It’s been a little over 3 years since it’s release and I am still as crazy about The Wrestler as I was the first time I saw it. It’s the combination of Mickey Rourke’s heart wrenching performance, the reminiscing about the glory days of professional wrestling, and its New Jersey setting that makes it hit so close to home for me. Darren Aronofsky’s masterpiece remains legendary, especially to fans of the pro-wrestling business, but we the fans need to keep it alive! One way to do that is through wearing The Ram’s t-shirt!
Even though there was a glimpse of a Randy “The Ram” Robinson action figure in the movie, it was merely a custom job. You may be able to find a few custom Ram figures in the outer reaches of the Internet, but that’s about it. Since The Wrestler wasn’t watered down by a marketing onslaught, fans took it upon themselves to create t-shirts for their broken down Jersey hero. I wore mine this past weekend, and I’ve also noticed WWE’s Curt Hawkins (Zack Ryder’s former tag partner) proudly wearing a black Randy “The Ram” T-shirt as well. You can purchase one via Zazzle at this link.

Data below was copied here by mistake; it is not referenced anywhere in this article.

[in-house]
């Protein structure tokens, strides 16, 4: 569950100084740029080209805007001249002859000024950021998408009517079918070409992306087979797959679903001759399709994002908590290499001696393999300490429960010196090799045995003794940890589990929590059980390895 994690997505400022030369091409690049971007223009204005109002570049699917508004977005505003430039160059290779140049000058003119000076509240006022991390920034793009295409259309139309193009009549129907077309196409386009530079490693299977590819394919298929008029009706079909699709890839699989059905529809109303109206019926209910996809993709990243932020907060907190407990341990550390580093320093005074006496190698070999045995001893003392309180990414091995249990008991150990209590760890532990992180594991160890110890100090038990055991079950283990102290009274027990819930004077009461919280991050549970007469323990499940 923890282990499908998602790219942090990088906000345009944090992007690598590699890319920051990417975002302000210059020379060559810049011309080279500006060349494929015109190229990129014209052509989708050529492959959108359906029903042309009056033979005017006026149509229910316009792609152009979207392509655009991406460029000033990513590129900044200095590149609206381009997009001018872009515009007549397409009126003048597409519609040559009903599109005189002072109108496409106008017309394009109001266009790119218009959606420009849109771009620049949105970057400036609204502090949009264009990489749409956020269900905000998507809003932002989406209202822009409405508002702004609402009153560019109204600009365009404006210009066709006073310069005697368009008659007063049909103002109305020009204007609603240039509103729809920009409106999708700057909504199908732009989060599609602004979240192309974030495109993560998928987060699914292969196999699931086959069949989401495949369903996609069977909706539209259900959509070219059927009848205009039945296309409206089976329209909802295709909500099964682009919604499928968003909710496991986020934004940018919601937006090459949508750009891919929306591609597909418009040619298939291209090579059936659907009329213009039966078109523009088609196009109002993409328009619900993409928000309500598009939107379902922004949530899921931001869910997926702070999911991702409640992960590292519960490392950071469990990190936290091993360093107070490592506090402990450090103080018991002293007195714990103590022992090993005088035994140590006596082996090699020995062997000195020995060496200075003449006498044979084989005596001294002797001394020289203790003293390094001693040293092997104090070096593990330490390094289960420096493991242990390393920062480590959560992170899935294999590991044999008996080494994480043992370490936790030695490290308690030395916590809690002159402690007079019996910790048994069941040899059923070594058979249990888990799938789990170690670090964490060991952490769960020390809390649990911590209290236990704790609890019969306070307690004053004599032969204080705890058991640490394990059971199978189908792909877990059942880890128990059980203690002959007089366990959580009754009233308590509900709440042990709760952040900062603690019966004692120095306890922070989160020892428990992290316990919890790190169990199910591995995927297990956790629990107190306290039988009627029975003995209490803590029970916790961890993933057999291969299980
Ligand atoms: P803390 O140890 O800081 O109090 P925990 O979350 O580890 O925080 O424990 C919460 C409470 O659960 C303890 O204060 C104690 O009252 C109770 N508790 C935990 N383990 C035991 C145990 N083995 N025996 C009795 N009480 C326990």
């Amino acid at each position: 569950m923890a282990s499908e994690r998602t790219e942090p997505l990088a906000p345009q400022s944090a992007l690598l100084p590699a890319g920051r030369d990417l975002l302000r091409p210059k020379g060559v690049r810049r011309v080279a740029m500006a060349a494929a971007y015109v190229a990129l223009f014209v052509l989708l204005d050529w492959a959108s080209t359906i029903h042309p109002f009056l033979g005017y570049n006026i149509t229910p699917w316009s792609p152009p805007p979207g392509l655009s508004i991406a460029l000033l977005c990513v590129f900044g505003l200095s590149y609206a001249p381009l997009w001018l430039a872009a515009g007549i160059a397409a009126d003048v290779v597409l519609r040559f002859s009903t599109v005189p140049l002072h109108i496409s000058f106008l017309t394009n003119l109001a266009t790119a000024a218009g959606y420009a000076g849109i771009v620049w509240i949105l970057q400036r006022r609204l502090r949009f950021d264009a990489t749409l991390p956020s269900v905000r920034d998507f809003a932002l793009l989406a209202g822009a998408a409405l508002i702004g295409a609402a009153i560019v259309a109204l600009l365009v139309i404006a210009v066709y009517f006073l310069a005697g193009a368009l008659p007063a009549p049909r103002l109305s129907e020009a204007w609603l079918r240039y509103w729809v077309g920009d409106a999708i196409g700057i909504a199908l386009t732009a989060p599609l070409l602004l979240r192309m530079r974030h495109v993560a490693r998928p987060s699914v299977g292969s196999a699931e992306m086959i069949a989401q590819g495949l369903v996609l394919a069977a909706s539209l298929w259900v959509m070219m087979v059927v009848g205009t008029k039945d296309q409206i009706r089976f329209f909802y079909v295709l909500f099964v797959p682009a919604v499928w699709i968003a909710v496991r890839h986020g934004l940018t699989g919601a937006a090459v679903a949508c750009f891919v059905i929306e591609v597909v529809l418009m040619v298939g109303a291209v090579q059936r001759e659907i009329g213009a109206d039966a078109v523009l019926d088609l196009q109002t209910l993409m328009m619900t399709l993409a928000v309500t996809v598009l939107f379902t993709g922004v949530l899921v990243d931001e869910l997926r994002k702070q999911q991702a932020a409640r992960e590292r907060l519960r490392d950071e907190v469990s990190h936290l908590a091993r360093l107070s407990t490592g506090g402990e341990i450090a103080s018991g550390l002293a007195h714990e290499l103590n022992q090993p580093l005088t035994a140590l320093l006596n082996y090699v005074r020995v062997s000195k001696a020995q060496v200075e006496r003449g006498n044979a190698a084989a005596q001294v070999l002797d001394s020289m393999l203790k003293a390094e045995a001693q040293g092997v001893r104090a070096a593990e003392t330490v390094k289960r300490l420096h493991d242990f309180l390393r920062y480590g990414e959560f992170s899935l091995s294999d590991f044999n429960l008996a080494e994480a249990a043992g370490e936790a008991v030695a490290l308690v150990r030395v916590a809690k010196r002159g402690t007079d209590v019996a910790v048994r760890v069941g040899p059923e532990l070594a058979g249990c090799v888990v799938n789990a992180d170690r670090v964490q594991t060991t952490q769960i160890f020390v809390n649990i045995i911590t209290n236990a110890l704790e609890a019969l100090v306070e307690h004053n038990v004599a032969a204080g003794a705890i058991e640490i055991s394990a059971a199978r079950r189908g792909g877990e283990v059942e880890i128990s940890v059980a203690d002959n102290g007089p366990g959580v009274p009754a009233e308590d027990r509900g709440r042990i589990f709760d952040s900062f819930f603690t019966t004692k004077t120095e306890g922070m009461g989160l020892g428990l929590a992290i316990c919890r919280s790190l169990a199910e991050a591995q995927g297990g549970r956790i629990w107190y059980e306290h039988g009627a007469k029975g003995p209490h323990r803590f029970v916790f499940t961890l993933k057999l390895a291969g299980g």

If you thought The Wrestler was simply the wrestling version of Rocky, after reading this post you’ll think differently. The immense amount of similarities between 1988’s Homeboy and 2008’s The Wrestler make them more suitable companion films. The Wrestler, came 20 years after Homeboy, but both star Mickey Rourke and are filmed in New Jersey. Now join me at ringside as we pit boxer Johnny Walker vs. former wrestling superstar Randy “The Ram” Robinson…
Both The Wrestler and Homeboy’s New Jersey setting and stirring cinematography transported me directly into their respective main character’s agonizing world. While The Ram was your typical beefed up bleach blonde babyface who has seen better days, Homeboy’s Johnny Walker had shorter hair, and a western flair, but they were both equally beaten down, fading athletes.